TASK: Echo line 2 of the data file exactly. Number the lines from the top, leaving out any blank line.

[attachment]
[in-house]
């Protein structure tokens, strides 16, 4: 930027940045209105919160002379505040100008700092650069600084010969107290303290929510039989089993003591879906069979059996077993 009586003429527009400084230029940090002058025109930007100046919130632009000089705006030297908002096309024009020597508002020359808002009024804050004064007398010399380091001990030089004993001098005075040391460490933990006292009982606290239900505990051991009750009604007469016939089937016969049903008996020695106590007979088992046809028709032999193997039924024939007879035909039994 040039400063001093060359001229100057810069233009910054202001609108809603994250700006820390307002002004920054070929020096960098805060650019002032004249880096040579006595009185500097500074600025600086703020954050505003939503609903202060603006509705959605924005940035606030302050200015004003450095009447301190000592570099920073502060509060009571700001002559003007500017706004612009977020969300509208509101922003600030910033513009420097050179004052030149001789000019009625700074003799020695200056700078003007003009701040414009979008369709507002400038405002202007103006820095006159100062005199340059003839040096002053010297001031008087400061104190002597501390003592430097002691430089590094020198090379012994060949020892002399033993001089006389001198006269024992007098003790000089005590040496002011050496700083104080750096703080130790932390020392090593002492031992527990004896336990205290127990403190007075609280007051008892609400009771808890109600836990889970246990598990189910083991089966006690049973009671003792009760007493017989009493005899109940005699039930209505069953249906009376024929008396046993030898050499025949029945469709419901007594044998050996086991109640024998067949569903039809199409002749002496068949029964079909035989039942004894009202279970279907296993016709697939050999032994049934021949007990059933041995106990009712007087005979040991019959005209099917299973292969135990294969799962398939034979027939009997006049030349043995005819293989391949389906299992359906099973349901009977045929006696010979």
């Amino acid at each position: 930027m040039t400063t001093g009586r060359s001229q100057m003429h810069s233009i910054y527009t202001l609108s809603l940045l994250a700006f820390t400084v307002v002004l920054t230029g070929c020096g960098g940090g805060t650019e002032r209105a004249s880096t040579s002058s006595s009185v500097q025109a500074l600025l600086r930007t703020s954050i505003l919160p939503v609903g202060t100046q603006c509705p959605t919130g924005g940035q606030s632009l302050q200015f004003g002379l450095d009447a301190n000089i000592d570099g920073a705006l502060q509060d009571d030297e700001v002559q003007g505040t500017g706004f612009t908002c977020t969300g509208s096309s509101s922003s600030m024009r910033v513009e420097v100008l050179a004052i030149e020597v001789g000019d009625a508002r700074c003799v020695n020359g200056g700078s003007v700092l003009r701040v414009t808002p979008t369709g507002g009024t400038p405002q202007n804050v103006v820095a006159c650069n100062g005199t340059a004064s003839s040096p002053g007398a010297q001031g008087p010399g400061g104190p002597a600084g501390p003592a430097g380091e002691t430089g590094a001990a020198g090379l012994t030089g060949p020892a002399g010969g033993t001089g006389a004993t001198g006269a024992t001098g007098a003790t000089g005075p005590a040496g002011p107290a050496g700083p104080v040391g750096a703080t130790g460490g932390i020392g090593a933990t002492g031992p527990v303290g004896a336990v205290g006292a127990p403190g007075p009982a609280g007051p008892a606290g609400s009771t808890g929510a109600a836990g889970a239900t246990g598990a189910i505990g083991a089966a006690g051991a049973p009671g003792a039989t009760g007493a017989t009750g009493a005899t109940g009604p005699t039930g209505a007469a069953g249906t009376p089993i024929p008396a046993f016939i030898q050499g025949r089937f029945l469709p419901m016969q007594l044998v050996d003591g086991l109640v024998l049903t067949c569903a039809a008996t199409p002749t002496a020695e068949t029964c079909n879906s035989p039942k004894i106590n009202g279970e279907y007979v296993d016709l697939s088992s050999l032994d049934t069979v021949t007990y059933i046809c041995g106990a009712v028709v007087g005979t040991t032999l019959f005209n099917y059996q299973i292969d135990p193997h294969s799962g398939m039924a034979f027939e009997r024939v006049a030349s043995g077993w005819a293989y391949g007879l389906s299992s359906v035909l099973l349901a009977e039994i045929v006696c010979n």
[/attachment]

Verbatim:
């Protein structure tokens, strides 16, 4: 930027940045209105919160002379505040100008700092650069600084010969107290303290929510039989089993003591879906069979059996077993 009586003429527009400084230029940090002058025109930007100046919130632009000089705006030297908002096309024009020597508002020359808002009024804050004064007398010399380091001990030089004993001098005075040391460490933990006292009982606290239900505990051991009750009604007469016939089937016969049903008996020695106590007979088992046809028709032999193997039924024939007879035909039994 040039400063001093060359001229100057810069233009910054202001609108809603994250700006820390307002002004920054070929020096960098805060650019002032004249880096040579006595009185500097500074600025600086703020954050505003939503609903202060603006509705959605924005940035606030302050200015004003450095009447301190000592570099920073502060509060009571700001002559003007500017706004612009977020969300509208509101922003600030910033513009420097050179004052030149001789000019009625700074003799020695200056700078003007003009701040414009979008369709507002400038405002202007103006820095006159100062005199340059003839040096002053010297001031008087400061104190002597501390003592430097002691430089590094020198090379012994060949020892002399033993001089006389001198006269024992007098003790000089005590040496002011050496700083104080750096703080130790932390020392090593002492031992527990004896336990205290127990403190007075609280007051008892609400009771808890109600836990889970246990598990189910083991089966006690049973009671003792009760007493017989009493005899109940005699039930209505069953249906009376024929008396046993030898050499025949029945469709419901007594044998050996086991109640024998067949569903039809199409002749002496068949029964079909035989039942004894009202279970279907296993016709697939050999032994049934021949007990059933041995106990009712007087005979040991019959005209099917299973292969135990294969799962398939034979027939009997006049030349043995005819293989391949389906299992359906099973349901009977045929006696010979």